Napoli winger Jose Callejon says it was a dream to make his debut for Spain in Saturday’s Euro 2016 qualifier against Belarus.
The 27-year-old former Espanyol and Real Madrid player [pictured, left] came on as a substitute for Santi Cazorla in the 69th minute of the 3-0 win in Huelva, and could not hide his delight at a first appearance for La Roja.
“I’m very happy because for me this is a dream come true after having worked so hard and suffered so much,” the Andalusia-born player told El Mundo.
“To get where I am right now is a real reward because I’ve sweated a lot to reach here. I hope it’s the first of many games with the national team and I want to continue playing at a good level with my club so the boss continues to call on me.
“When I arrived he congratulated me on what I have been doing with Napoli and on Saturday, before I went on, he told me to enjoy myself and play like I do for my club side.”
Callejon told what it was like to leave Real Madrid for Serie A following his €10m move in July 2013.
“It was hard to leave Madrid because it’s a club that taught me everything, both inside and outside football, and also about life, because I spent many years with the youth teams.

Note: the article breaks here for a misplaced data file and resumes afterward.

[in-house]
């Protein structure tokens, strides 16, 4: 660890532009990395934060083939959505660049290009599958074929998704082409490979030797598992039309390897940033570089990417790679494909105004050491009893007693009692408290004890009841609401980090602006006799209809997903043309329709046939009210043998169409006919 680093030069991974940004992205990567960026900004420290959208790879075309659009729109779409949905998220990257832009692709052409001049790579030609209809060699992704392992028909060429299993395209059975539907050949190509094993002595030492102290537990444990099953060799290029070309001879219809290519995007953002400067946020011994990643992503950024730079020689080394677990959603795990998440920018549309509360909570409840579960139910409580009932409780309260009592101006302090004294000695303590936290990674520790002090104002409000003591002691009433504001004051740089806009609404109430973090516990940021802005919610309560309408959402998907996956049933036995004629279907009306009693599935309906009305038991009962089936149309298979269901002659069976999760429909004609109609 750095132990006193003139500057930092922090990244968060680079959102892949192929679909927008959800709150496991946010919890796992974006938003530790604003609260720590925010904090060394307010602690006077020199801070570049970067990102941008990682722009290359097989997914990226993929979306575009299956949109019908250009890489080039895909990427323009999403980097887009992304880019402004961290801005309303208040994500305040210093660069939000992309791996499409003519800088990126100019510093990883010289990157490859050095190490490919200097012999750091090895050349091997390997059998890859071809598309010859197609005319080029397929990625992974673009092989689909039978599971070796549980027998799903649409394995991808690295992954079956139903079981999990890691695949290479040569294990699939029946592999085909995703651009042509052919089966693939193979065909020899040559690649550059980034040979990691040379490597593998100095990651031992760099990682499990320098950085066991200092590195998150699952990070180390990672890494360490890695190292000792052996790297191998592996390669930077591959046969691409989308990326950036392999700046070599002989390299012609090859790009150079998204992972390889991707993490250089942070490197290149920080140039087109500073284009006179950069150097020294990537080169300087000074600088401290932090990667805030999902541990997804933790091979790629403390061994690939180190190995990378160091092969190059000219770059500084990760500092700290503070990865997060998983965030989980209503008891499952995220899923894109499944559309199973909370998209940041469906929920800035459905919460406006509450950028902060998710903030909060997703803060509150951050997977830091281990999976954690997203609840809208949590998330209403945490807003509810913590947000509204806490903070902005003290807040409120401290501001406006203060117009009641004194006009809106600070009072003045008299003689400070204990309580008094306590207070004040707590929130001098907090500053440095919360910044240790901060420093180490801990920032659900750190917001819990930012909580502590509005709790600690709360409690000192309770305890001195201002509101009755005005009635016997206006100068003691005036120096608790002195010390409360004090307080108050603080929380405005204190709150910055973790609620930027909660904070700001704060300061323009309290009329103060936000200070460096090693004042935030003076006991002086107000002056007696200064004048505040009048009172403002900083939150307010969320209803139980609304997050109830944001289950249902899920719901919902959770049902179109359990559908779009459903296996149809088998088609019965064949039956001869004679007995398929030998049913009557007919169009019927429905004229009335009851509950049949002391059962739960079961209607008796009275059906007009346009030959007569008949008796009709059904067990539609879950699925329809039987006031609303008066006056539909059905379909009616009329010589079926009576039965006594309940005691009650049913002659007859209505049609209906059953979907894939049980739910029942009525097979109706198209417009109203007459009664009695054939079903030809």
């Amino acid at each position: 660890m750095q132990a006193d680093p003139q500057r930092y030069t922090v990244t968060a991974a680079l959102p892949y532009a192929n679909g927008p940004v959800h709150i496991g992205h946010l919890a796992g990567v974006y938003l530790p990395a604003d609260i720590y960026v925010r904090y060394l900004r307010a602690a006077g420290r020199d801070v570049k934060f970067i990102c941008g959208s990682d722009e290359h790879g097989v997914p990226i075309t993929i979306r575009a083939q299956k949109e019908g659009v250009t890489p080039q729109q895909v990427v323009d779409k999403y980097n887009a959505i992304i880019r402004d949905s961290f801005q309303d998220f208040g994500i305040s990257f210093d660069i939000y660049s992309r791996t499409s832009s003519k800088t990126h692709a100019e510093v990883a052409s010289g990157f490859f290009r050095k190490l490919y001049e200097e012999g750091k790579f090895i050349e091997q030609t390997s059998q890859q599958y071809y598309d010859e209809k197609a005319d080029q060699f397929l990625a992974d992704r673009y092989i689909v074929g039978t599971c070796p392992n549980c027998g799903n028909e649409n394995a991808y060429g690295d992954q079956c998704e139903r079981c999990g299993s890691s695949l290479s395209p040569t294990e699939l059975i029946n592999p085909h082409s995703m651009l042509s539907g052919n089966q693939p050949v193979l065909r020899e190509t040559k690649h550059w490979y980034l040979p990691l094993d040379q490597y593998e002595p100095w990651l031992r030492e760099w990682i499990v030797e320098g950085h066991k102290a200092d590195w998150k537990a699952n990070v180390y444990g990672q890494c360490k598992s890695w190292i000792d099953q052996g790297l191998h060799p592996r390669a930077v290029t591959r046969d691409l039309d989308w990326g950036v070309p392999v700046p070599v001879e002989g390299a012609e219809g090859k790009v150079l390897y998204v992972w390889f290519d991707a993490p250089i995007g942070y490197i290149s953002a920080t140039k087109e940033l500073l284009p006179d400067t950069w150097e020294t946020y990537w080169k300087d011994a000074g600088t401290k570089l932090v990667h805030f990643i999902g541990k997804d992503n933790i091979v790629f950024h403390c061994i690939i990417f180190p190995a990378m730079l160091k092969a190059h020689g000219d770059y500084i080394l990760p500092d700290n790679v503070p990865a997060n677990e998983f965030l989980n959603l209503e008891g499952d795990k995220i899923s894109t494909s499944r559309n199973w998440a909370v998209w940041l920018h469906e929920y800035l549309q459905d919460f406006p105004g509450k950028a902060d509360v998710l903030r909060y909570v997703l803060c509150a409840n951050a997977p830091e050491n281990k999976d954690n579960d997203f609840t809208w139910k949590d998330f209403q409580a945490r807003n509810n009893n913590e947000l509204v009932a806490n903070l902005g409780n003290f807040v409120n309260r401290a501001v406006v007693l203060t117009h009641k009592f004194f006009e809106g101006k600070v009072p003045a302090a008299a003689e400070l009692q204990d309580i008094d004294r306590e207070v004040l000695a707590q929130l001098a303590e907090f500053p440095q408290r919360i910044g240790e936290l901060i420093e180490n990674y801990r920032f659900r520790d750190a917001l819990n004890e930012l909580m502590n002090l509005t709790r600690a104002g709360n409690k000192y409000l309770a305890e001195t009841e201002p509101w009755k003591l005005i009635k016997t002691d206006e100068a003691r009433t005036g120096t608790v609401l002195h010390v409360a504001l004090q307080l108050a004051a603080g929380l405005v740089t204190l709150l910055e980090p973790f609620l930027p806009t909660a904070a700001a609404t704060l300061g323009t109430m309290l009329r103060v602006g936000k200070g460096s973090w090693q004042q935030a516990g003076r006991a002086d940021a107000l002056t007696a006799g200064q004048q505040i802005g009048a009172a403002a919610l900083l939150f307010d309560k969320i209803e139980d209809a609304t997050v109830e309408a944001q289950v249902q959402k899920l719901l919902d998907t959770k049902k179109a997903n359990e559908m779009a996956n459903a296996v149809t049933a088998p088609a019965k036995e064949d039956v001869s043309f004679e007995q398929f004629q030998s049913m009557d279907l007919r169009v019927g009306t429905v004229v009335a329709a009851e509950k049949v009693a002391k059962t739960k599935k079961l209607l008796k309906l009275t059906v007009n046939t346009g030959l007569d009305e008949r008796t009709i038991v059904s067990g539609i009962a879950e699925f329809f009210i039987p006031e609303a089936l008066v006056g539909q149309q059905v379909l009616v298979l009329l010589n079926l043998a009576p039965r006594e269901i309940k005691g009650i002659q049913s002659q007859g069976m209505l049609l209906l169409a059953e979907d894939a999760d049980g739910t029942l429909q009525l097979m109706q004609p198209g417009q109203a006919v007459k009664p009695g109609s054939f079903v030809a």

“It was important for me to return to the first team [after being bought back from Espanyol] but when that happened I found I wasn’t getting many minutes so I had to leave to get what I wanted.”
It was former boss Jose Mourinho who brought him back to the Santiago Bernabeu and Callejon went on to speak of his relationship with the Portuguese, whilst also comparing him to Napoli boss Rafa Benitez and Del Bosque.
“I can’t control what people say about him. Mourinho is a born motivator and a player has to be permanently alert. I have a very good relationship with him.
“He was my Coach and he trusted me, so I had to return that trust by showing him I could do well. Everyone gets on with whom he chooses.
“As I said, Mourinho is a motivator. Benitez is more meticulous. Del Bosque, in the short time I’ve known him, I think is a person who gets very close to players and is very quiet, very calm.
“He gets over what is expected from you and that is a really positive thing for the group,” he explained.